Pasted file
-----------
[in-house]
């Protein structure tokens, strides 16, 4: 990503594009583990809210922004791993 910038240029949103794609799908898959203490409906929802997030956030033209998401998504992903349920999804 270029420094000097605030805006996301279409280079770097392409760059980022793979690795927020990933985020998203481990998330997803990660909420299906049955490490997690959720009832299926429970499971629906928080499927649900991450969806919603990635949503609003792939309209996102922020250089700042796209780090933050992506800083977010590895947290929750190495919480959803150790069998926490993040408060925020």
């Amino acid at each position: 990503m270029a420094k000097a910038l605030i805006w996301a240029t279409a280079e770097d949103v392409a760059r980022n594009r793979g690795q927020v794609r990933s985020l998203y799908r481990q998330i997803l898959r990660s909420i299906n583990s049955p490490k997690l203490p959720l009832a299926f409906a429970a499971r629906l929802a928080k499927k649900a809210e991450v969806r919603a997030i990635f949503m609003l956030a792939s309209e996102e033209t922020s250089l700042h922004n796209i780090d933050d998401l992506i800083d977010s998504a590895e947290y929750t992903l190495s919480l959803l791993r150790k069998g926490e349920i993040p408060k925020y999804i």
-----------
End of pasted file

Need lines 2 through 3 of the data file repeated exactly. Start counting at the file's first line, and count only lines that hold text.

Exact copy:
């Protein structure tokens, strides 16, 4: 990503594009583990809210922004791993 910038240029949103794609799908898959203490409906929802997030956030033209998401998504992903349920999804 270029420094000097605030805006996301279409280079770097392409760059980022793979690795927020990933985020998203481990998330997803990660909420299906049955490490997690959720009832299926429970499971629906928080499927649900991450969806919603990635949503609003792939309209996102922020250089700042796209780090933050992506800083977010590895947290929750190495919480959803150790069998926490993040408060925020």
């Amino acid at each position: 990503m270029a420094k000097a910038l605030i805006w996301a240029t279409a280079e770097d949103v392409a760059r980022n594009r793979g690795q927020v794609r990933s985020l998203y799908r481990q998330i997803l898959r990660s909420i299906n583990s049955p490490k997690l203490p959720l009832a299926f409906a429970a499971r629906l929802a928080k499927k649900a809210e991450v969806r919603a997030i990635f949503m609003l956030a792939s309209e996102e033209t922020s250089l700042h922004n796209i780090d933050d998401l992506i800083d977010s998504a590895e947290y929750t992903l190495s919480l959803l791993r150790k069998g926490e349920i993040p408060k925020y999804i």